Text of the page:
3 min read

Taking a step back from the everything everywhere all at once cloud.

Rachel Kwon shared her “half-baked” thoughts and reflections on the benefits and drawbacks of going digital with media that resonated immediately and even more so as I read through the entire post. 

Technology has changed the way we consume and create media has evolved, and considering all the benefits against the drawbacks, sometimes it doesn’t feel like a net improvement to me. Or maybe it’s just that things evolved too quickly, we got excited about all the upside and didn’t think enough about second and third order effects, and now we’re still figuring out a way to catch up. I haven’t decided how optimistic or doomsday I feel about all of it yet.

This is a topic that comes up weekly in my conversations with either Brett or Luke; and just about any time I talk with someone who remembers the previous digital switch (1.0) from albums and cassettes to compact discs. We don’t lament our own migrations to digital (2.0) but we all agree that after decades of listening, reading, and viewing everything from the cloud there are certainly some trade-offs we did not foresee. One is the tangible feel of using older media. Brett and Luke still listen to a lot of music on vinyl while I play around with Minidiscs and CDs. I tried vinyl but as I didn’t grow up with that format (cassettes were a lot more common where I grew up in Alaska because they didn’t break as easily as records did during shipping) I didn’t have nostalgia to inspire getting up and flipping an LP every four songs.

Universally I think we all miss discovering new music as an in-person experience—either through a conversation with friends or hanging out in a music store. Both Luke and I have fond memories of walking into Tower Records or Virgin Music and hitting up the sample stations where you could listen to an entire CD. We both used to skip through tracks to get an idea of the album, listening for the types of notes and beats that resonate—especially when listening to trip hop or the like. And then there were the visits to smaller shops staffed by quirky die-hard fans of music who always had a take on any album (It should be noted that while High Fidelity is listed as fictitious, it is in fact, a dramatized documentary). In Anchorage, we had Mammoth Music and it was nothing short of awesome no matter which store you visited. Just going into the store usually netted an immediate discovery of what the staff were playing. I know many record or vinyl shops have a similar vibe, but a lot of what I hear are albums I already know and it’s just not the same. This also likely has more to do with my age as I presume post-CD folks have just the opposite experience.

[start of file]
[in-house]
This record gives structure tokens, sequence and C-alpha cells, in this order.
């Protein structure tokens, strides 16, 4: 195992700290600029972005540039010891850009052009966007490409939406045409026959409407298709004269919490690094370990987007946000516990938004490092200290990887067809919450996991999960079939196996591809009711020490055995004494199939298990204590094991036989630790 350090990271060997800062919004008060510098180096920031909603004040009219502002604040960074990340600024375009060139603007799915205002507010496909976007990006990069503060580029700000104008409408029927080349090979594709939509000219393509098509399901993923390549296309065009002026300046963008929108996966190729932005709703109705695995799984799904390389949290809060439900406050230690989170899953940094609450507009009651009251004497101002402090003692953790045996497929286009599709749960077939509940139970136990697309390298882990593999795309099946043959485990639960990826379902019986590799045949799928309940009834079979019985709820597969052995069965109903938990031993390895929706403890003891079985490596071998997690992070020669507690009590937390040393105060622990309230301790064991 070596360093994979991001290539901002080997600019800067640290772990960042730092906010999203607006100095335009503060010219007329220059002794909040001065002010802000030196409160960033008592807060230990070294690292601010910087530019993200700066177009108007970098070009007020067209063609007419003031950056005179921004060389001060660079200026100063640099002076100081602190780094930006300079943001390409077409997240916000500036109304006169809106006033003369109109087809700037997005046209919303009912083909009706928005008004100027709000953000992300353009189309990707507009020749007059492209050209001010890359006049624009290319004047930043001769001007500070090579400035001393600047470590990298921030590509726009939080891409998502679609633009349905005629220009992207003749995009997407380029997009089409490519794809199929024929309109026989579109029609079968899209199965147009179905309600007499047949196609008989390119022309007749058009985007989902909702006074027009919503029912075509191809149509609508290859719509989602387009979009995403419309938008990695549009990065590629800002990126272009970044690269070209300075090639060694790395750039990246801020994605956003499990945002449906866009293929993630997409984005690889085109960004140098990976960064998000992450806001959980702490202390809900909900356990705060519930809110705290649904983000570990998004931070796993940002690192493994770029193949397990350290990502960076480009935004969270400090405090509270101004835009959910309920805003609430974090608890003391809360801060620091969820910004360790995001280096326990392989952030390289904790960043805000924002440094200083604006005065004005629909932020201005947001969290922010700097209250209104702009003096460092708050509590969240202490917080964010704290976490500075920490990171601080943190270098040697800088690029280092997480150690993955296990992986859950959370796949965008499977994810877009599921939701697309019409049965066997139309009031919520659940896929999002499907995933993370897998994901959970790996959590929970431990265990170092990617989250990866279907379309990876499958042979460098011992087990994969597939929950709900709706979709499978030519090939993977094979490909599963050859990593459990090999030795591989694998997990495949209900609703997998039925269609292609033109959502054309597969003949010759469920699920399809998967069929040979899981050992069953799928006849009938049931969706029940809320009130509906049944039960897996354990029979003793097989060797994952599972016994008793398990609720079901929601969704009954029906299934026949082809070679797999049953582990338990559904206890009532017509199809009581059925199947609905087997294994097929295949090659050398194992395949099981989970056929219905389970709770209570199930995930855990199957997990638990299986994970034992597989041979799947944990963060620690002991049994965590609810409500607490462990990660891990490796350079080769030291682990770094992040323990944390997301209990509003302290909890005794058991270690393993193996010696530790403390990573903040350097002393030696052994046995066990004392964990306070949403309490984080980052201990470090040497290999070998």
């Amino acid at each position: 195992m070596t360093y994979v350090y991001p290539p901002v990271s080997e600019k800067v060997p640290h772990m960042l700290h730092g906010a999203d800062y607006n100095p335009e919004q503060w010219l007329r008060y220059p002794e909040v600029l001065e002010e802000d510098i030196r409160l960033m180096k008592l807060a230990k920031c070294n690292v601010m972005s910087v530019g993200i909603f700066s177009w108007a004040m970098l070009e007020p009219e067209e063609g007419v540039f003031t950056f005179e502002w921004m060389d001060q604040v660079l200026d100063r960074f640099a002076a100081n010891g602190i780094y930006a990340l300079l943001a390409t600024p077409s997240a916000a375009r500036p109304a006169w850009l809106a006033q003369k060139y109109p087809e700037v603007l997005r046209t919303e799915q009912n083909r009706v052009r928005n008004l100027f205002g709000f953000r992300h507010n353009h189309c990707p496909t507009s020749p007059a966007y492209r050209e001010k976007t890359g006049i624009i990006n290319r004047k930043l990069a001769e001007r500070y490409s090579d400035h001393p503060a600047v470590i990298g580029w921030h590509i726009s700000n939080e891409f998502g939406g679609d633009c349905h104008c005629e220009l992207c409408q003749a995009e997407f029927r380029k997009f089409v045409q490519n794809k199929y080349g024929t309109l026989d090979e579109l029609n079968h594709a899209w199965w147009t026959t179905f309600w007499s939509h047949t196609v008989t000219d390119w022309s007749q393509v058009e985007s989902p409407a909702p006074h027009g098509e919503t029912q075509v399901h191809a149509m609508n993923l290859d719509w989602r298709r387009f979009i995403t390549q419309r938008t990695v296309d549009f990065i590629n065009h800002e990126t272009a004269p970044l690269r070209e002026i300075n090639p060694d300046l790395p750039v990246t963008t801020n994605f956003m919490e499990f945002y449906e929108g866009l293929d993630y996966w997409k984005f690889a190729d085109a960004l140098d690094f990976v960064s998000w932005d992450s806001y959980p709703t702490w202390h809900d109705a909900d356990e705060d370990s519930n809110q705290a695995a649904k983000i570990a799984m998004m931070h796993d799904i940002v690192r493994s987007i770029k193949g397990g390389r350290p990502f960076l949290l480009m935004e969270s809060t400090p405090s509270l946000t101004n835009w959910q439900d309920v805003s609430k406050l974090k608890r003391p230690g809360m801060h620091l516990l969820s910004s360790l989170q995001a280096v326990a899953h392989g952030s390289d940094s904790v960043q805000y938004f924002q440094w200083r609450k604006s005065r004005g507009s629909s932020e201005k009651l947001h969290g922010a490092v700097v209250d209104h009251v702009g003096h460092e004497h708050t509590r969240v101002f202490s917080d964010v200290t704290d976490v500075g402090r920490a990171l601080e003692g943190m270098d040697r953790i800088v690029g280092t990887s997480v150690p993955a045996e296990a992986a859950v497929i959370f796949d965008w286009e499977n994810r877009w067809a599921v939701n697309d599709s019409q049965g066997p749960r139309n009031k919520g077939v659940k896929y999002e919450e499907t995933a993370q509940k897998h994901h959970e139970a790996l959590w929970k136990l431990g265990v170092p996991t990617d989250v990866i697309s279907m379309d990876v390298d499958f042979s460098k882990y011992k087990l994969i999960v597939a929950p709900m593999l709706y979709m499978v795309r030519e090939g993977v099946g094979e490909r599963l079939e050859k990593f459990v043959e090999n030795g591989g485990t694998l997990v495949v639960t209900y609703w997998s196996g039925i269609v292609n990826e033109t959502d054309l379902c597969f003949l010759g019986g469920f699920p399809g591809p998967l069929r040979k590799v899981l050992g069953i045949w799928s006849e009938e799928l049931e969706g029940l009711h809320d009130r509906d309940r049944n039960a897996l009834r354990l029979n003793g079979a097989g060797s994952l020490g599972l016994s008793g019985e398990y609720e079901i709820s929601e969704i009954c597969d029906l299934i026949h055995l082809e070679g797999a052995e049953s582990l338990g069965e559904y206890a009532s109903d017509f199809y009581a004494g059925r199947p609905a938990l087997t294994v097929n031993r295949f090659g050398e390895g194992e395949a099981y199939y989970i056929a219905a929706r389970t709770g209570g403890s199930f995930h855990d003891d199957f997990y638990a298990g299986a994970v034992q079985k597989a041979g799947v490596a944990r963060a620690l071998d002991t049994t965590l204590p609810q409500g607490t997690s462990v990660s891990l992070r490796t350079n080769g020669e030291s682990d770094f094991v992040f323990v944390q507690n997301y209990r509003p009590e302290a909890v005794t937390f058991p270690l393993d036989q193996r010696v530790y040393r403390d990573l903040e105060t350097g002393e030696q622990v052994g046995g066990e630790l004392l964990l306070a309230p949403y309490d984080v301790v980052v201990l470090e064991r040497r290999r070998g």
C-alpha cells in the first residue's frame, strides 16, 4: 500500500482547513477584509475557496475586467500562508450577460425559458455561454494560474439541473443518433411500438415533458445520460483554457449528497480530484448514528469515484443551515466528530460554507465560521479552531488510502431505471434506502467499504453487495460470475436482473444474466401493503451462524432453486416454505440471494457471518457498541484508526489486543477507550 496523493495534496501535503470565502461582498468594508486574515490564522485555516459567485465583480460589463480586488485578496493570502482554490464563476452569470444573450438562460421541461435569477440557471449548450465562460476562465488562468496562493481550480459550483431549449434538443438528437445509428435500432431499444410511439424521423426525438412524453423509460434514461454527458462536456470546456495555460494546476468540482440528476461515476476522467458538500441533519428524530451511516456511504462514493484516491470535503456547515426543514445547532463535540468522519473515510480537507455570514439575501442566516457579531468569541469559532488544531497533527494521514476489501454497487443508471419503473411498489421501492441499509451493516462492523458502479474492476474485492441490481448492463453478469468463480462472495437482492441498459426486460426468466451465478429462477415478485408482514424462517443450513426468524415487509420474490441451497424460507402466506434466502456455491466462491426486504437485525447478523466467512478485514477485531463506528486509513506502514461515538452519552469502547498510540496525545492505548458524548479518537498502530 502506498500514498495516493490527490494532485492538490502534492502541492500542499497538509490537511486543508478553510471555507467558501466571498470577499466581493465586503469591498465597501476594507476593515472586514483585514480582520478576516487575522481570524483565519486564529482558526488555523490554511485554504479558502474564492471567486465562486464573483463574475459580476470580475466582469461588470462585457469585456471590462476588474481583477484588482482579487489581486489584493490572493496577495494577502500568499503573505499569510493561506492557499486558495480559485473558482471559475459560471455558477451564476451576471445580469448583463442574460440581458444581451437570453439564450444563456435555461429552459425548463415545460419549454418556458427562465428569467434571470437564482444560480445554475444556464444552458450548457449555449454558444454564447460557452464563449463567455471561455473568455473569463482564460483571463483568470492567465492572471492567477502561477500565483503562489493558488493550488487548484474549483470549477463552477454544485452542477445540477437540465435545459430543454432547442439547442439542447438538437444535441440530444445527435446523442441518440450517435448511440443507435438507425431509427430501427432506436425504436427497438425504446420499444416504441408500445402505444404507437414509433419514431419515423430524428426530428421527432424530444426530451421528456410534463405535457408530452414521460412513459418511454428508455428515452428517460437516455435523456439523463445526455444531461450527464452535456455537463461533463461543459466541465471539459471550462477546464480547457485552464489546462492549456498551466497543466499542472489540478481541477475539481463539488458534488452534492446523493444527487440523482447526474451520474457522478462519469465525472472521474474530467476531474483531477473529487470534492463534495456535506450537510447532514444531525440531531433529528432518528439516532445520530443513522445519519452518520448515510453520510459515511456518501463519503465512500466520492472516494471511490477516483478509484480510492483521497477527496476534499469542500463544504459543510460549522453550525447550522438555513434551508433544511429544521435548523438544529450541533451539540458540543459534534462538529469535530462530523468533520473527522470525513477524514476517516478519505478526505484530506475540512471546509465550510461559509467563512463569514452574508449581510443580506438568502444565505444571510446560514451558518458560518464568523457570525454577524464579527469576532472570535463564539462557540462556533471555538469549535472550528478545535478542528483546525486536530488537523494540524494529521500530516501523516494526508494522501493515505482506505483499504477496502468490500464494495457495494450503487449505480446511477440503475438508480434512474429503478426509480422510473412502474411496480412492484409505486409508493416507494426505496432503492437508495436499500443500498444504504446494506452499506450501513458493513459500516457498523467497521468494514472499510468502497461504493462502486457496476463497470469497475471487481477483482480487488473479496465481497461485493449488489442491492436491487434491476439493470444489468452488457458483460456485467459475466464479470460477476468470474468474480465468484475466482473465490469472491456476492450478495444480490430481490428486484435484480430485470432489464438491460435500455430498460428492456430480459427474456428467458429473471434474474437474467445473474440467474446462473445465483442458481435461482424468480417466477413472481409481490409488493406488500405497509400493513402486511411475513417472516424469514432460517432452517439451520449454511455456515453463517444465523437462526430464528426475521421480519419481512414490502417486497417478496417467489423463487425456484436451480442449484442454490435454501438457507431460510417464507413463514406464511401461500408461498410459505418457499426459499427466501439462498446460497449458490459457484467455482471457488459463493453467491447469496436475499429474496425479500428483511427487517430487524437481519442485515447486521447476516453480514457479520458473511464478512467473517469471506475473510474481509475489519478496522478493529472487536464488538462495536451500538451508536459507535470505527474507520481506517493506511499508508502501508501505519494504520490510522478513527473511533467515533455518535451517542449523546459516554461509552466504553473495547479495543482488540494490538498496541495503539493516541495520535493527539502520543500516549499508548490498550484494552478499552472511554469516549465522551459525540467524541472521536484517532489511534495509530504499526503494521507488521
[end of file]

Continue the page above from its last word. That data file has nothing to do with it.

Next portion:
I am a collector by nature and as such I have amassed a huge collection of music, movies, and books. After moving a few times in three years, these collections became costly and annoying. So, like Rachel, I started going digital on everything, no longer buying physical media and books to reduce adding any more weight to our next, inevitable, move. Donating hundreds and hundreds of books and movies to the local charity organization. 

I felt good about the switch until I started to recognize that by moving to virtual (aka digital 2.0) I was spending more time collecting or gathering media than I was using it. Especially music.

For whatever reason I just don’t listen to music that much anymore, but it used to be one of my main interests. I loved listening to music, going to shows (at my peak I was going to 3-4 shows a week), talking about music, discovering new music, recommending music to friends, all of it. 


I’ve started buying physical media again though I only buy books if they are special editions. I recently completed my collection of Duran Duran CDs while I have “burned” several other albums onto Minidisc. And I’ve started to collect Criterion edition movies in Bluray format. Interesting to note that physical versions of movies now come with a code to download a digital version from a handful of stores including Apple and Google which is appealing.

One thing I’ve noticed about going back to physical form is the immediate tendency to question whether I want that item or not. Do I really want to buy a CD or movie that I don’t feel that strongly about? No. The answer is always no and there is joy in that because it means fewer distractions—more time and attention saved. What’s that saying again, oh yeah, less is more.

In the end, Rachel asks, “Am I wrong? I feel like I’m biased about all of this because I remember the Before times, and like most humans, I’m wired to prefer the familiar and fear the unknown.”

No. You’re not wrong, but I don’t think it’s a preference for what’s familiar and a fear of the unknown. Rather, it's a change in your path after healthy reflection with a bit of nostalgia. We can easily swap analog for digital for virtual but it will never come with complete satisfaction as we’re hard-wired for physical interactions.